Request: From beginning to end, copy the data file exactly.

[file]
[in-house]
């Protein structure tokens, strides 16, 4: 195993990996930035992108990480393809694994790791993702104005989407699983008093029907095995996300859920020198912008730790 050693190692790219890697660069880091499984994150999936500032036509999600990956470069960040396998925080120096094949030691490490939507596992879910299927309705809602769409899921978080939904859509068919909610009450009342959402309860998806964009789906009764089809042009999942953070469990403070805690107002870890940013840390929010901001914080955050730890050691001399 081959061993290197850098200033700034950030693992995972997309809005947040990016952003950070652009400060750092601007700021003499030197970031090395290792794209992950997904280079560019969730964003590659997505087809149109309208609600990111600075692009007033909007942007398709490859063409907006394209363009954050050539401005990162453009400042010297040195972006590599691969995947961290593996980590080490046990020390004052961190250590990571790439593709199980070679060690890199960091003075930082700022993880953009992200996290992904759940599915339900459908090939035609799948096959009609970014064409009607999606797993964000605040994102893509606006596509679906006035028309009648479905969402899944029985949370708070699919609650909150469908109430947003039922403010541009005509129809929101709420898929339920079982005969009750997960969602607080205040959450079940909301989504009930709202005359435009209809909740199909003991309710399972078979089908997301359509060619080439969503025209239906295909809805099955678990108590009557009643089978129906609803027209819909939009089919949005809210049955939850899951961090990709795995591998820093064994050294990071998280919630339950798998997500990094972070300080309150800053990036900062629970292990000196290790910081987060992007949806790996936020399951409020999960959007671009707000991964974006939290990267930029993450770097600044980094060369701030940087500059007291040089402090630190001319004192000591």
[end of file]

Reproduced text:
[in-house]
């Protein structure tokens, strides 16, 4: 195993990996930035992108990480393809694994790791993702104005989407699983008093029907095995996300859920020198912008730790 050693190692790219890697660069880091499984994150999936500032036509999600990956470069960040396998925080120096094949030691490490939507596992879910299927309705809602769409899921978080939904859509068919909610009450009342959402309860998806964009789906009764089809042009999942953070469990403070805690107002870890940013840390929010901001914080955050730890050691001399 081959061993290197850098200033700034950030693992995972997309809005947040990016952003950070652009400060750092601007700021003499030197970031090395290792794209992950997904280079560019969730964003590659997505087809149109309208609600990111600075692009007033909007942007398709490859063409907006394209363009954050050539401005990162453009400042010297040195972006590599691969995947961290593996980590080490046990020390004052961190250590990571790439593709199980070679060690890199960091003075930082700022993880953009992200996290992904759940599915339900459908090939035609799948096959009609970014064409009607999606797993964000605040994102893509606006596509679906006035028309009648479905969402899944029985949370708070699919609650909150469908109430947003039922403010541009005509129809929101709420898929339920079982005969009750997960969602607080205040959450079940909301989504009930709202005359435009209809909740199909003991309710399972078979089908997301359509060619080439969503025209239906295909809805099955678990108590009557009643089978129906609803027209819909939009089919949005809210049955939850899951961090990709795995591998820093064994050294990071998280919630339950798998997500990094972070300080309150800053990036900062629970292990000196290790910081987060992007949806790996936020399951409020999960959007671009707000991964974006939290990267930029993450770097600044980094060369701030940087500059007291040089402090630190001319004192000591």